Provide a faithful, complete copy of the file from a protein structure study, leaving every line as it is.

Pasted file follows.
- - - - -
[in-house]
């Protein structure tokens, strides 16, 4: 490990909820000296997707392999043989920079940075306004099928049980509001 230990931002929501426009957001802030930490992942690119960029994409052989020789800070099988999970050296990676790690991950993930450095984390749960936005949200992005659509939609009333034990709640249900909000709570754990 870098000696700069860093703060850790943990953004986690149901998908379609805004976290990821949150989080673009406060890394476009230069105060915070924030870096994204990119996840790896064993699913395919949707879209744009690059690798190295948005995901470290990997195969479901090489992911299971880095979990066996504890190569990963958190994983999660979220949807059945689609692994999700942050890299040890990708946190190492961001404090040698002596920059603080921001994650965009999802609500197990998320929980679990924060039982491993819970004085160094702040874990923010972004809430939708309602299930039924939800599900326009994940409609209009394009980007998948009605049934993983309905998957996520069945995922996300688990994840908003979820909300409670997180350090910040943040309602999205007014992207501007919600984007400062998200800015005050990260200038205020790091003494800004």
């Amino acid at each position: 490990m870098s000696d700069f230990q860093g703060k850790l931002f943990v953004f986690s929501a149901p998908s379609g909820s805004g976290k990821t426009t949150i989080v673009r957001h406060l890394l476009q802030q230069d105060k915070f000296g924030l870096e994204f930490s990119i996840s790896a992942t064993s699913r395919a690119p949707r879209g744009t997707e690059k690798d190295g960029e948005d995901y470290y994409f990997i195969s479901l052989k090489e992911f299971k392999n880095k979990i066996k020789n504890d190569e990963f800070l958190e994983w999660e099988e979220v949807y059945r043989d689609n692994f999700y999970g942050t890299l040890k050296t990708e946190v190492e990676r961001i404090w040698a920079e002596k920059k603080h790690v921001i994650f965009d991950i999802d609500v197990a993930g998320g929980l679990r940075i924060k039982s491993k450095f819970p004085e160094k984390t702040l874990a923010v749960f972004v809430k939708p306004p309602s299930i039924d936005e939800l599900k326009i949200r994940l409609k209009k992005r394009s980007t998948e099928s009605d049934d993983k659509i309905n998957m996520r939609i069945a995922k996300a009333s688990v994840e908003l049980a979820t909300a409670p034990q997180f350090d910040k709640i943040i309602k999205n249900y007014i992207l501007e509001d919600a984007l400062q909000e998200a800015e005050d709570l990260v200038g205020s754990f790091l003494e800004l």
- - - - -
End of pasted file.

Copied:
[in-house]
């Protein structure tokens, strides 16, 4: 490990909820000296997707392999043989920079940075306004099928049980509001 230990931002929501426009957001802030930490992942690119960029994409052989020789800070099988999970050296990676790690991950993930450095984390749960936005949200992005659509939609009333034990709640249900909000709570754990 870098000696700069860093703060850790943990953004986690149901998908379609805004976290990821949150989080673009406060890394476009230069105060915070924030870096994204990119996840790896064993699913395919949707879209744009690059690798190295948005995901470290990997195969479901090489992911299971880095979990066996504890190569990963958190994983999660979220949807059945689609692994999700942050890299040890990708946190190492961001404090040698002596920059603080921001994650965009999802609500197990998320929980679990924060039982491993819970004085160094702040874990923010972004809430939708309602299930039924939800599900326009994940409609209009394009980007998948009605049934993983309905998957996520069945995922996300688990994840908003979820909300409670997180350090910040943040309602999205007014992207501007919600984007400062998200800015005050990260200038205020790091003494800004």
């Amino acid at each position: 490990m870098s000696d700069f230990q860093g703060k850790l931002f943990v953004f986690s929501a149901p998908s379609g909820s805004g976290k990821t426009t949150i989080v673009r957001h406060l890394l476009q802030q230069d105060k915070f000296g924030l870096e994204f930490s990119i996840s790896a992942t064993s699913r395919a690119p949707r879209g744009t997707e690059k690798d190295g960029e948005d995901y470290y994409f990997i195969s479901l052989k090489e992911f299971k392999n880095k979990i066996k020789n504890d190569e990963f800070l958190e994983w999660e099988e979220v949807y059945r043989d689609n692994f999700y999970g942050t890299l040890k050296t990708e946190v190492e990676r961001i404090w040698a920079e002596k920059k603080h790690v921001i994650f965009d991950i999802d609500v197990a993930g998320g929980l679990r940075i924060k039982s491993k450095f819970p004085e160094k984390t702040l874990a923010v749960f972004v809430k939708p306004p309602s299930i039924d936005e939800l599900k326009i949200r994940l409609k209009k992005r394009s980007t998948e099928s009605d049934d993983k659509i309905n998957m996520r939609i069945a995922k996300a009333s688990v994840e908003l049980a979820t909300a409670p034990q997180f350090d910040k709640i943040i309602k999205n249900y007014i992207l501007e509001d919600a984007l400062q909000e998200a800015e005050d709570l990260v200038g205020s754990f790091l003494e800004l």